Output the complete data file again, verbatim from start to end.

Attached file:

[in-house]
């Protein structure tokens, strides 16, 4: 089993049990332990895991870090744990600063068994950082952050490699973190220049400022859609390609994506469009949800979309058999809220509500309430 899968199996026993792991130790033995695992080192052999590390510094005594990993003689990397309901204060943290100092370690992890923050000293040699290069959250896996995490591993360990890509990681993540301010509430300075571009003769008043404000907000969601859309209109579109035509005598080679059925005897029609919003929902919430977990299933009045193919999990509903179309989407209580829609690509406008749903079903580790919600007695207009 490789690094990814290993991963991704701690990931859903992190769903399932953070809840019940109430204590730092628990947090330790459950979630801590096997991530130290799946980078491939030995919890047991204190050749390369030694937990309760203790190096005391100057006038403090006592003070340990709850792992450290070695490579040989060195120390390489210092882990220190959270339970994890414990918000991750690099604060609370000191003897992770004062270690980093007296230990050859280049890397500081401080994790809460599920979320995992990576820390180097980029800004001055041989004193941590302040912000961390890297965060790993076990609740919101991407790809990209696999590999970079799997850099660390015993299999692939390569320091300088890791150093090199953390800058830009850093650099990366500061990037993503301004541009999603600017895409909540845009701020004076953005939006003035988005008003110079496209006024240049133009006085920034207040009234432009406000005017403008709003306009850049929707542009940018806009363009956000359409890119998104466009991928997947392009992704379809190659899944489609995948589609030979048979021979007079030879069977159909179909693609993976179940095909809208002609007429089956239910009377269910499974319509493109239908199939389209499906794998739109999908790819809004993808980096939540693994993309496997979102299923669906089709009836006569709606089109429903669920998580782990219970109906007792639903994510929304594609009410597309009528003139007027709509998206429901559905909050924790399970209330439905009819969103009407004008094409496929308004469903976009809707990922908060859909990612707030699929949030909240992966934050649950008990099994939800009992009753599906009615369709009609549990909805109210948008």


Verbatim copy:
[in-house]
């Protein structure tokens, strides 16, 4: 089993049990332990895991870090744990600063068994950082952050490699973190220049400022859609390609994506469009949800979309058999809220509500309430 899968199996026993792991130790033995695992080192052999590390510094005594990993003689990397309901204060943290100092370690992890923050000293040699290069959250896996995490591993360990890509990681993540301010509430300075571009003769008043404000907000969601859309209109579109035509005598080679059925005897029609919003929902919430977990299933009045193919999990509903179309989407209580829609690509406008749903079903580790919600007695207009 490789690094990814290993991963991704701690990931859903992190769903399932953070809840019940109430204590730092628990947090330790459950979630801590096997991530130290799946980078491939030995919890047991204190050749390369030694937990309760203790190096005391100057006038403090006592003070340990709850792992450290070695490579040989060195120390390489210092882990220190959270339970994890414990918000991750690099604060609370000191003897992770004062270690980093007296230990050859280049890397500081401080994790809460599920979320995992990576820390180097980029800004001055041989004193941590302040912000961390890297965060790993076990609740919101991407790809990209696999590999970079799997850099660390015993299999692939390569320091300088890791150093090199953390800058830009850093650099990366500061990037993503301004541009999603600017895409909540845009701020004076953005939006003035988005008003110079496209006024240049133009006085920034207040009234432009406000005017403008709003306009850049929707542009940018806009363009956000359409890119998104466009991928997947392009992704379809190659899944489609995948589609030979048979021979007079030879069977159909179909693609993976179940095909809208002609007429089956239910009377269910499974319509493109239908199939389209499906794998739109999908790819809004993808980096939540693994993309496997979102299923669906089709009836006569709606089109429903669920998580782990219970109906007792639903994510929304594609009410597309009528003139007027709509998206429901559905909050924790399970209330439905009819969103009407004008094409496929308004469903976009809707990922908060859909990612707030699929949030909240992966934050649950008990099994939800009992009753599906009615369709009609549990909805109210948008």